If ambiguity is better understood as a measuring tool rather than a definitional one, this trend raises its own questions about the separation of powers; specifically, the limits on the Article III judicial power.  Courts are subject to limits on their power and risk a precarious position if they become entangled in the political branches struggle for power to shape policy.  Courts are not to weigh in on “the wisdom or unwisdom of a particular course consciously selected by the Congress” and they “do not sit as a committee of review, nor are we vested with the power of veto” (TVA v. Hill, 437 U.S., at 194-95).  The court’s role is limited to determining the “meaning of an enactment” and “its constitutionality” after which the “judicial process comes to an end” (Id.).  Drawing lines in this power struggle is exceedingly difficult but has consequences beyond the theoretical.  For one, imprecision is the reality of legislating and for courts to come down too severely risks crossing the point “beyond which it is unreasonable and impracticable to compel Congress to prescribe detailed rules” (American Power & Light Co. v. SEC, 329 U.S. 90, 105 (1946)).  The result limits not only executive power but also legislative power while aggrandizing power in the judiciary.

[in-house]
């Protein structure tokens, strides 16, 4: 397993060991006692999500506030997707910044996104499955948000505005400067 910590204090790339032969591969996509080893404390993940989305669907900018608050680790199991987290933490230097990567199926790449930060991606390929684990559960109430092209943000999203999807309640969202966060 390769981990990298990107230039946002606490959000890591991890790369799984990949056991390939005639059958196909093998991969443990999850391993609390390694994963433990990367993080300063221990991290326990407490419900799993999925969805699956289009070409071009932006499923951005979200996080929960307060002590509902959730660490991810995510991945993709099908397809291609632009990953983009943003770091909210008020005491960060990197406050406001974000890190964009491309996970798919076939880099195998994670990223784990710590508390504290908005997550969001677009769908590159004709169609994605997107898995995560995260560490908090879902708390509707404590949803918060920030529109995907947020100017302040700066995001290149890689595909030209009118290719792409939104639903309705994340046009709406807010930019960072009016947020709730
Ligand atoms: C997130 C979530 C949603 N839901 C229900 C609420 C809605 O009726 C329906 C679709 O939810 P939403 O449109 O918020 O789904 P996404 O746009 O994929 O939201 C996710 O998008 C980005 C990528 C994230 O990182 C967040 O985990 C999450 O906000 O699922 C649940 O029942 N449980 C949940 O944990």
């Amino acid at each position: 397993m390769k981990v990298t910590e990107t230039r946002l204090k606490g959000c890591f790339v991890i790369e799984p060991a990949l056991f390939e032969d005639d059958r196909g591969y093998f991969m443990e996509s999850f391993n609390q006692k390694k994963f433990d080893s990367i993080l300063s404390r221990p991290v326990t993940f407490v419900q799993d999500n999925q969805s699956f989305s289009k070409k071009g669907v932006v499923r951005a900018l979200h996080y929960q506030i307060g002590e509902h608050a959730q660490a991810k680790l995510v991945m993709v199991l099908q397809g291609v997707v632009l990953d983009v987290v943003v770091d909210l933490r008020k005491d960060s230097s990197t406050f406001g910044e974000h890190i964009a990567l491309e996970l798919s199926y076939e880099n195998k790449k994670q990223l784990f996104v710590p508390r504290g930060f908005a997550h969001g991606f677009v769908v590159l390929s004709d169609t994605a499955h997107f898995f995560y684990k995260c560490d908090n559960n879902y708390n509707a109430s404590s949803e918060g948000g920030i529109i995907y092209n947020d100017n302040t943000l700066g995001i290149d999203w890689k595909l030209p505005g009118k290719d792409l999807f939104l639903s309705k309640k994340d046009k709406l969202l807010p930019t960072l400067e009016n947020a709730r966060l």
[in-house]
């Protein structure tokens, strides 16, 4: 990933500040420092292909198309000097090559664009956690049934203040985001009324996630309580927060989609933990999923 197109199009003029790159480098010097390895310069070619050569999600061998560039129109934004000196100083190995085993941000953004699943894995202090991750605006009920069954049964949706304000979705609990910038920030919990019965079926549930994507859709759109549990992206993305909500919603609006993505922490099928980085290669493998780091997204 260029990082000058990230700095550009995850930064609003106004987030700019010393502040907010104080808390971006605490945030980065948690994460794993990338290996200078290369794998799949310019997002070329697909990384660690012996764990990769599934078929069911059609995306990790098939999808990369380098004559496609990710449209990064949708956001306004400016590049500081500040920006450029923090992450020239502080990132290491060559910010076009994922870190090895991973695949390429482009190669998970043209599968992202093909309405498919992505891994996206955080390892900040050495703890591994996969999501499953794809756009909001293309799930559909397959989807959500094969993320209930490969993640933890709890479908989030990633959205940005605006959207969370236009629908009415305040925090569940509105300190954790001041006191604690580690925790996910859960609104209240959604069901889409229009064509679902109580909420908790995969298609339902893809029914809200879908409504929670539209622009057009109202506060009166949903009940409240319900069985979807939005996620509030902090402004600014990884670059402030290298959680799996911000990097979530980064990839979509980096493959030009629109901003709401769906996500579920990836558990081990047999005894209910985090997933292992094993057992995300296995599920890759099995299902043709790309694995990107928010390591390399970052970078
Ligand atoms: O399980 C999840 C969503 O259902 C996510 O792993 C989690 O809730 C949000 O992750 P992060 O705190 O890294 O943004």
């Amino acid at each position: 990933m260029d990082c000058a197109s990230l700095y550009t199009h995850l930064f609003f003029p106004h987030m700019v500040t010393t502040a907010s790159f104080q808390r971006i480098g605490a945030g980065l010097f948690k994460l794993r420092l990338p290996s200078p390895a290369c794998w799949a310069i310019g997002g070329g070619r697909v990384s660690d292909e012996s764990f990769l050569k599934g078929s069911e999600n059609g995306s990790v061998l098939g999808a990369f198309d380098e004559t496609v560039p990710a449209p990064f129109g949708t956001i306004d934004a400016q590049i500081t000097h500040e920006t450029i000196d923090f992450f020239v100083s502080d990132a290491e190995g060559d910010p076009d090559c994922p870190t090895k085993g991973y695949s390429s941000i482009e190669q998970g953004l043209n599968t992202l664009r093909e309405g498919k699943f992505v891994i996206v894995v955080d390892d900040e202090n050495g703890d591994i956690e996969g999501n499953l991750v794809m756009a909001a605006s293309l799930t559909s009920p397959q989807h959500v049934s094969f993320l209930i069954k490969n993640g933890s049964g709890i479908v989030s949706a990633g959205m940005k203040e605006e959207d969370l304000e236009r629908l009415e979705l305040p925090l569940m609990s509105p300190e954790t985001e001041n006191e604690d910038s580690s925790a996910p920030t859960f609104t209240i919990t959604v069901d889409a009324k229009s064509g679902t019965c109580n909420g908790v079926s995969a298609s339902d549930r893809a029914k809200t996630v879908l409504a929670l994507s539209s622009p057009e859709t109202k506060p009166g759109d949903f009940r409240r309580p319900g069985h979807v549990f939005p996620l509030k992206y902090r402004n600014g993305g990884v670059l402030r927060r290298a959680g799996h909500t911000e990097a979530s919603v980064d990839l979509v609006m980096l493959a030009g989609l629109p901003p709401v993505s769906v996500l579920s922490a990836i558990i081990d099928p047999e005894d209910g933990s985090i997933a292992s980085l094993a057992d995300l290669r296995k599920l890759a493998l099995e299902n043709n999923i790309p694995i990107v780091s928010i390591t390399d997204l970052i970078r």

The bottom line objective is to determine whether the agency is faithfully executing the law enacted by Congress; a balance between preventing agencies from taking words and discretion too far without the court restricting the making of policy or its evolution and adaptation.  It is “constitutionally sufficient if Congress clearly delineates the general policy, the public agency which is to apply it, and the boundaries of this delegated authority” (Id. American Power & Light Co. v. SEC, 329 U.S., at 105).  Ambiguity is not a concern so long as a court can determine whether the agency’s “practice is consistent with the agency’s statutory authority,” has a “reasonable basis” in the law enacted by Congress, and is not “inconsistent with the statutory mandate” (SEC v. Sloan, 436 U.S. 103, 118 (1978)).  Deference becomes the rule where a “specific application of a broad statutory term in a proceeding in which the agency administering the statute” because “the reviewing court’s function is limited” (Hearst Publications, 322 U.S., at 131).  If needed, individual parties can always protect their rights “by access to the courts to test the application of the policy in the light of these legislative declarations” rather than requiring a certain level of definitional precision by the legislative branch (Id.).

Concluding Thoughts